Budget & Tax , Good Government

Stitt: Time to cut taxes is now

Ray Carter | January 19, 2024

For most of two years and across three special legislative sessions, Gov. Kevin Stitt has urged lawmakers to reduce Oklahoma’s personal income tax—not only to fuel greater economic growth but also to raise Oklahomans’ take-home pay during a time of historic inflation.

“If you don’t cut taxes when revenue is up, I just don’t know when you do it,” Stitt said.

In an interview with the Oklahoma Council of Public Affairs, Stitt said Oklahomans deserve a tax cut and they deserve to see how their legislators vote on the issue.

The third special session on taxes is scheduled to begin on Jan. 29. The governor has urged legislators to cut the personal income tax from 4.75 percent to 4.5 percent.

Little came of the two prior special sessions due to Senate inaction.

“The House has passed them every single time, and the Senate just keeps kind of delaying and saying they’re ‘studying’ it,” Stitt said. “But we need to give Oklahomans a pay increase. Inflation is hurting everybody. Their buying power has gone down. We can absolutely afford it. We don’t need to just keep growing government. When we have excess revenue, we need to give it back to the taxpayers.”

When lawmakers convened in June 2022 in the first of the three special sessions focused on tax cuts, House leadership responded by filing numerous tax-cut measures, but Senate leaders declined to vote on the issue and instead announced the creation of a task force to study taxes.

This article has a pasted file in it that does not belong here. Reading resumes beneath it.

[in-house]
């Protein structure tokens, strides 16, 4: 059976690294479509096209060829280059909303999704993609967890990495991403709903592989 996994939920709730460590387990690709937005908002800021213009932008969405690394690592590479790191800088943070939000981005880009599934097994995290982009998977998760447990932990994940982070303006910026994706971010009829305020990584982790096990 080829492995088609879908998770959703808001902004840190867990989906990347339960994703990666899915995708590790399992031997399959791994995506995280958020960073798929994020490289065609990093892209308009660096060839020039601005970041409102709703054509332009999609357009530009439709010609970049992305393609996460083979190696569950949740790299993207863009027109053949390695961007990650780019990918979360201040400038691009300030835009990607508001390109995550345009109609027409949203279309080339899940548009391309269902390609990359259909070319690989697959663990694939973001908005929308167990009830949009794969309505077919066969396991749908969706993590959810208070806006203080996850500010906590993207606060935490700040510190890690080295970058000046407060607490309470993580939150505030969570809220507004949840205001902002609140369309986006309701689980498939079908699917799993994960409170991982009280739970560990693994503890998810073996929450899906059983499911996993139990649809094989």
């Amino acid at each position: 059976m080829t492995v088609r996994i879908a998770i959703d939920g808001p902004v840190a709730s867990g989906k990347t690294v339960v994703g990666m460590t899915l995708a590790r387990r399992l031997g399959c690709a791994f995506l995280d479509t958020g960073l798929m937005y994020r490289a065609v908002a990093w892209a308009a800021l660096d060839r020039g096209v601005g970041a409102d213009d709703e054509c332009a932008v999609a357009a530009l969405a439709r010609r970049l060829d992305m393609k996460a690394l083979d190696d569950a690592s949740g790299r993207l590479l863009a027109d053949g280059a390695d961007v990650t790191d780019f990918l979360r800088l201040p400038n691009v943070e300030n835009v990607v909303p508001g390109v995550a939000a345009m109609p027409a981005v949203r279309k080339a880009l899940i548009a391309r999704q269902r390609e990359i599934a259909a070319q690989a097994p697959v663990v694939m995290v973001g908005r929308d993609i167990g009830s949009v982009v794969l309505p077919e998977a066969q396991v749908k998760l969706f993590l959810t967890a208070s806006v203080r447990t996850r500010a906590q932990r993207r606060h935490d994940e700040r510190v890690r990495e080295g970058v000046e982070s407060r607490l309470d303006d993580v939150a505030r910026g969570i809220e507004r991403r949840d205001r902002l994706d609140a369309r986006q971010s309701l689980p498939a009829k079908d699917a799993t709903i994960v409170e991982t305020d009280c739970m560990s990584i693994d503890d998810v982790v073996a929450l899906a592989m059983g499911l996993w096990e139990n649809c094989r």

That task force has held no public meetings and produced no plan of action in the nearly 19 months that have since passed.

When lawmakers convened in October 2023 for the second special session on tax cuts, House lawmakers quickly advanced several proposals, but members of the Senate voted to immediately adjourn rather than debate tax cuts. Senators took no roll call on the adjournment motion, preventing citizens from learning how their lawmakers voted.

Several members of the Senate subsequently expressed their disagreement with the decision to adjourn without voting on tax cuts or filed their own tax-cut bills for the pending regular session.

When Stitt speaks to voters, he consistently gets a strong response to his call to cut taxes.

“They’re very, very supportive,” Stitt said. “We’re a representative form of government, and so we’re supposed to elect people that understand this. And I think, as a general rule, people know that more government programs are not the answer and growing government is not the answer.”

A recent poll showed that Oklahomans overwhelmingly support cutting the state income tax and gradually eliminating it.

According to the survey, conducted by WPA Intelligence (WPAi) on behalf of the Oklahoma Council of Public Affairs (OCPA) and Americans for Prosperity–Oklahoma (AFP), 65 percent of Oklahoma voters support cutting the state income tax, while only 22 percent oppose income-tax cuts.

The survey also found that 67 percent of voters support the gradual elimination of Oklahoma’s income tax.

Oklahoma state tax collections remain strong, and state savings have reached a historic high.

According to the state’s first “budget stress” test, conducted and recently released by the Legislative Office of Fiscal Transparency (LOFT), Oklahoma state government would require $6.14 billion in savings to cover all associated downfalls over a five-year period if an economic event comparable to the “Great Recession” of 2008 to 2010 were soon to occur.